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Northwestern University

Art and urbanism

Art historian Alison Fisher Ph.D. ’14 explores the sweeping changes in American cities

Art can move and memorialize, inform and inspire, a reality alumna Alison Fisher embraces as assistant curator of architecture and design at the Art Institute of Chicago.

In the museum’s recent exhibit, “The City Lost and Found: Capturing New York, Chicago, and Los Angeles, 1960-1980,” Fisher teamed with two historians of photography, including Greg Foster-Rice Ph.D. ’03, to spotlight the preservation, demonstration and renewal of these three iconic American cities over the course of two tumultuous decades.

Fisher — who earned her Ph.D. in art history from Northwestern in 2014 — shared some thoughts about the show and the preparation that her Northwestern education provided.

What drew you to “The City Lost and Found” project?

First, the project addressed the time period and many of the same issues I investigated in my dissertation, even though that work focused on France. Secondly, I was excited by the premise, as architectural historians tend to be not terribly thoughtful about photography. We often use it to illustrate something that’s in the built environment rather than thinking about the agency of the photograph. It was fun and challenging to be able to work alongside two smart scholars of photography and to begin to think about the interconnections between urbanism, politics and representation during this period.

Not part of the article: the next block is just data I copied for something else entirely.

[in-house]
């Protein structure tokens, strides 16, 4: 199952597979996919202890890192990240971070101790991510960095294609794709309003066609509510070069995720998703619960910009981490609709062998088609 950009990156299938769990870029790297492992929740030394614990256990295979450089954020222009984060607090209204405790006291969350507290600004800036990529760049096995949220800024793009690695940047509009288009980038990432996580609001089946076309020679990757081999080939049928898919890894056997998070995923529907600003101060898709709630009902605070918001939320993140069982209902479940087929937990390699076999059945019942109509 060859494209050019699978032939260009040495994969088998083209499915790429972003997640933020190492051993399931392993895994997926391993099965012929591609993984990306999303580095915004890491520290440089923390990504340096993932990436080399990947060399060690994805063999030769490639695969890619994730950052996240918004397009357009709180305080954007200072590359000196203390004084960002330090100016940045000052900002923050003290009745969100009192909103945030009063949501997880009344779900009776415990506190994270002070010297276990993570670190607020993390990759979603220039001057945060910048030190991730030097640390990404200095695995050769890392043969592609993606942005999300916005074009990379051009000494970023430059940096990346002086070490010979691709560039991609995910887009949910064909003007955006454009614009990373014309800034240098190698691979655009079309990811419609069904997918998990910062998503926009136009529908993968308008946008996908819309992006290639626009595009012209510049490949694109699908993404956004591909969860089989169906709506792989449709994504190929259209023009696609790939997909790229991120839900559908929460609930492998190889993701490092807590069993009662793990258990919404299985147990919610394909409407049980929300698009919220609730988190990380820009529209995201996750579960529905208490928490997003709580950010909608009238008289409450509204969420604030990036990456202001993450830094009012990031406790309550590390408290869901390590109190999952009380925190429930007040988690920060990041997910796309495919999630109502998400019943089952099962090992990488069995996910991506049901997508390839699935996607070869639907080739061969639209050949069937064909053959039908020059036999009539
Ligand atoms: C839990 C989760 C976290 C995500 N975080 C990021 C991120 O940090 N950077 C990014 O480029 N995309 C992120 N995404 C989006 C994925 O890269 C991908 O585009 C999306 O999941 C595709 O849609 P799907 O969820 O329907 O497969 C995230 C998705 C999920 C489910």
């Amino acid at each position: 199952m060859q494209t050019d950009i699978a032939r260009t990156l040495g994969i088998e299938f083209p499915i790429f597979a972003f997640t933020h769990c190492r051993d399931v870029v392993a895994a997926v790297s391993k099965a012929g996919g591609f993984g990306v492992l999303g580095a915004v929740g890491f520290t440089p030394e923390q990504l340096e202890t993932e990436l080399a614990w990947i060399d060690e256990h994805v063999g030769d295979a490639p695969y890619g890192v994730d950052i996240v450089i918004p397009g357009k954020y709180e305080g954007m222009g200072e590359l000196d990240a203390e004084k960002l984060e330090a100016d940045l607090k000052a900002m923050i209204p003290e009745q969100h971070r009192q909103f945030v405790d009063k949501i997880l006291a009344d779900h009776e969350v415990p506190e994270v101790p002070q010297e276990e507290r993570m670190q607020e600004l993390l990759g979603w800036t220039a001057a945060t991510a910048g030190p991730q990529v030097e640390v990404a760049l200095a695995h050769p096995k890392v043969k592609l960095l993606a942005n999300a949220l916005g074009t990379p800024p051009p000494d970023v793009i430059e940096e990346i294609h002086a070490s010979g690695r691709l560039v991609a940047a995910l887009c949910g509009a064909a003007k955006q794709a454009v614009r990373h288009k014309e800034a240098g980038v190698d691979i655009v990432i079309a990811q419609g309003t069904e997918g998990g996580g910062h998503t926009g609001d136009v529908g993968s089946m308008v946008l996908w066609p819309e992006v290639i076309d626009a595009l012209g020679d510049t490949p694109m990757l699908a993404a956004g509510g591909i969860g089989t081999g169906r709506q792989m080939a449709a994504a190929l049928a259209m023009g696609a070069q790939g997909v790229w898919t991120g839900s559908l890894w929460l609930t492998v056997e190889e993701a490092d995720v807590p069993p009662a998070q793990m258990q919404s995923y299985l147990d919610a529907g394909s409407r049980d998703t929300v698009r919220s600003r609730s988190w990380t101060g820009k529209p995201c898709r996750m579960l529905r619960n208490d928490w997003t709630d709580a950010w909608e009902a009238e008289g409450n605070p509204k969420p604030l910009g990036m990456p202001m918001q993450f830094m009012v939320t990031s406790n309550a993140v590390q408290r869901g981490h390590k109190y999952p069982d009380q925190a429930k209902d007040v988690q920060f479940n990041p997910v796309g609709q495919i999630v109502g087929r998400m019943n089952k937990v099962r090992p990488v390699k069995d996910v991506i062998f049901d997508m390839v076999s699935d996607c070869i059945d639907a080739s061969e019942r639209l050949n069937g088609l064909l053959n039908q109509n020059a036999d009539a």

As you were piecing the exhibit together, what fascinated you?

I realized that there was a lot of intelligent thinking about how cities were changing during the postwar period, and that the sensitivity of many architects and planners to issues of urban scale, continuity and history was [similar to the factors] that attracted artists and photographers to the same subject.

Then, of course, there was the beautiful work, which included a high percentage of works that had never been shown together and some projects that had never been shown at all. To create these new relationships in the gallery space proved quite illuminating.

Did anything surprise you?

Yes, the project was a continual learning experience, especially with respect to the organization of loans from many different archives and institutions, as well as work with period media, including film and slide shows. Keeping 30-year-old slide projectors running for three months is no easy feat!

In what ways did your experience at Northwestern prepare you for your role at the Art Institute?

By the time I finished my coursework at Northwestern and started at the Art Institute [in 2009], I felt well-positioned for the job. I had the benefit of a robust and rigorous academic program that taught me how to contextualize art practice with deep historical scholarship, as well as the ongoing and generous mentorship of my former advisers, David van Zanten and Hannah Feldman, both of whom advised on the project.

In addition, I enjoyed an intensive fellowship at the Block Museum, where I received invaluable hands-on training. This experience helped build my confidence and my skill set for my future career.

We also had the great fortune to work with two stellar graduate students from Northwestern during the planning of the exhibition, both of whom added new works to the checklist and contributed great essays to the catalogue.

Learn more about the Department of Art History at the Weinberg College of Arts and Sciences.  

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